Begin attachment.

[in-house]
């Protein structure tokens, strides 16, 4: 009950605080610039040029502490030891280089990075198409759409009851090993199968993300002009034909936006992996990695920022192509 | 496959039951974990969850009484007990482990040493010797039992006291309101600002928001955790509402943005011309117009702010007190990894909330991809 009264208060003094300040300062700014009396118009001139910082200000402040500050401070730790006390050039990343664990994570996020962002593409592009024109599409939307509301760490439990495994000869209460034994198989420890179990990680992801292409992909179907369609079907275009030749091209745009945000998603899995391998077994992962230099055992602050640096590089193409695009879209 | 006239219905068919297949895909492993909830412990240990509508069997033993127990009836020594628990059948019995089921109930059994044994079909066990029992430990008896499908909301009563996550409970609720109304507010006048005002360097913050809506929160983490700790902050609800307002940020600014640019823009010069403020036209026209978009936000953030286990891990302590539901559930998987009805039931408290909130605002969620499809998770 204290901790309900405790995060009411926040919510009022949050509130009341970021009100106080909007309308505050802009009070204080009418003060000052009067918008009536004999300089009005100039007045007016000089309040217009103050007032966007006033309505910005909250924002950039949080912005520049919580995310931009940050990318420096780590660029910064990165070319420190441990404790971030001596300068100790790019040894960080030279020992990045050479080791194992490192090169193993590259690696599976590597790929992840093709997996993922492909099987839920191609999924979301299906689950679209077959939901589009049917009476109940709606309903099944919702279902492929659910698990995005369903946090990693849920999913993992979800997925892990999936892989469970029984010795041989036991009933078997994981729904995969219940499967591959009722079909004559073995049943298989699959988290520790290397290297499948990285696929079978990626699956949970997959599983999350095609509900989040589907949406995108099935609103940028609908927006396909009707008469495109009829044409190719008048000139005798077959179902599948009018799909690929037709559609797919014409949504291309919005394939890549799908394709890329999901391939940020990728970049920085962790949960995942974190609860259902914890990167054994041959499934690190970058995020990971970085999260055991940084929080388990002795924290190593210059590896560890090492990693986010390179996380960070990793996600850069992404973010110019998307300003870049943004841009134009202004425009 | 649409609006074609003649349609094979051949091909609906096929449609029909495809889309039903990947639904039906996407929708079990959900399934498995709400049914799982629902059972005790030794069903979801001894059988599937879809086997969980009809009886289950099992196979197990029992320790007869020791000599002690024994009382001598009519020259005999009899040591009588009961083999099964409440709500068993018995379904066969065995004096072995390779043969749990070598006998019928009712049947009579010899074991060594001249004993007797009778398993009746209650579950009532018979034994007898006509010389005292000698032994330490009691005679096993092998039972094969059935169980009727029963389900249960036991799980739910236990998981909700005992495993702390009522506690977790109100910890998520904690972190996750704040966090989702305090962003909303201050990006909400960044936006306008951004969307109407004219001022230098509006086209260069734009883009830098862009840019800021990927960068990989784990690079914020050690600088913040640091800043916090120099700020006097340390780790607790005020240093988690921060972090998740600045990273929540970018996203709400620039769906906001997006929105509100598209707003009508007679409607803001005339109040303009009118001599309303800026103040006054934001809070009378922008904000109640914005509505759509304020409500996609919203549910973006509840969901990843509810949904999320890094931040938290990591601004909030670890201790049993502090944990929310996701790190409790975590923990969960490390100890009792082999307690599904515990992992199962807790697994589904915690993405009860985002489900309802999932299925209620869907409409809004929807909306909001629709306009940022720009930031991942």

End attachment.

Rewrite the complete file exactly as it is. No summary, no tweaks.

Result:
[in-house]
């Protein structure tokens, strides 16, 4: 009950605080610039040029502490030891280089990075198409759409009851090993199968993300002009034909936006992996990695920022192509 | 496959039951974990969850009484007990482990040493010797039992006291309101600002928001955790509402943005011309117009702010007190990894909330991809 009264208060003094300040300062700014009396118009001139910082200000402040500050401070730790006390050039990343664990994570996020962002593409592009024109599409939307509301760490439990495994000869209460034994198989420890179990990680992801292409992909179907369609079907275009030749091209745009945000998603899995391998077994992962230099055992602050640096590089193409695009879209 | 006239219905068919297949895909492993909830412990240990509508069997033993127990009836020594628990059948019995089921109930059994044994079909066990029992430990008896499908909301009563996550409970609720109304507010006048005002360097913050809506929160983490700790902050609800307002940020600014640019823009010069403020036209026209978009936000953030286990891990302590539901559930998987009805039931408290909130605002969620499809998770 204290901790309900405790995060009411926040919510009022949050509130009341970021009100106080909007309308505050802009009070204080009418003060000052009067918008009536004999300089009005100039007045007016000089309040217009103050007032966007006033309505910005909250924002950039949080912005520049919580995310931009940050990318420096780590660029910064990165070319420190441990404790971030001596300068100790790019040894960080030279020992990045050479080791194992490192090169193993590259690696599976590597790929992840093709997996993922492909099987839920191609999924979301299906689950679209077959939901589009049917009476109940709606309903099944919702279902492929659910698990995005369903946090990693849920999913993992979800997925892990999936892989469970029984010795041989036991009933078997994981729904995969219940499967591959009722079909004559073995049943298989699959988290520790290397290297499948990285696929079978990626699956949970997959599983999350095609509900989040589907949406995108099935609103940028609908927006396909009707008469495109009829044409190719008048000139005798077959179902599948009018799909690929037709559609797919014409949504291309919005394939890549799908394709890329999901391939940020990728970049920085962790949960995942974190609860259902914890990167054994041959499934690190970058995020990971970085999260055991940084929080388990002795924290190593210059590896560890090492990693986010390179996380960070990793996600850069992404973010110019998307300003870049943004841009134009202004425009 | 649409609006074609003649349609094979051949091909609906096929449609029909495809889309039903990947639904039906996407929708079990959900399934498995709400049914799982629902059972005790030794069903979801001894059988599937879809086997969980009809009886289950099992196979197990029992320790007869020791000599002690024994009382001598009519020259005999009899040591009588009961083999099964409440709500068993018995379904066969065995004096072995390779043969749990070598006998019928009712049947009579010899074991060594001249004993007797009778398993009746209650579950009532018979034994007898006509010389005292000698032994330490009691005679096993092998039972094969059935169980009727029963389900249960036991799980739910236990998981909700005992495993702390009522506690977790109100910890998520904690972190996750704040966090989702305090962003909303201050990006909400960044936006306008951004969307109407004219001022230098509006086209260069734009883009830098862009840019800021990927960068990989784990690079914020050690600088913040640091800043916090120099700020006097340390780790607790005020240093988690921060972090998740600045990273929540970018996203709400620039769906906001997006929105509100598209707003009508007679409607803001005339109040303009009118001599309303800026103040006054934001809070009378922008904000109640914005509505759509304020409500996609919203549910973006509840969901990843509810949904999320890094931040938290990591601004909030670890201790049993502090944990929310996701790190409790975590923990969960490390100890009792082999307690599904515990992992199962807790697994589904915690993405009860985002489900309802999932299925209620869907409409809004929807909306909001629709306009940022720009930031991942």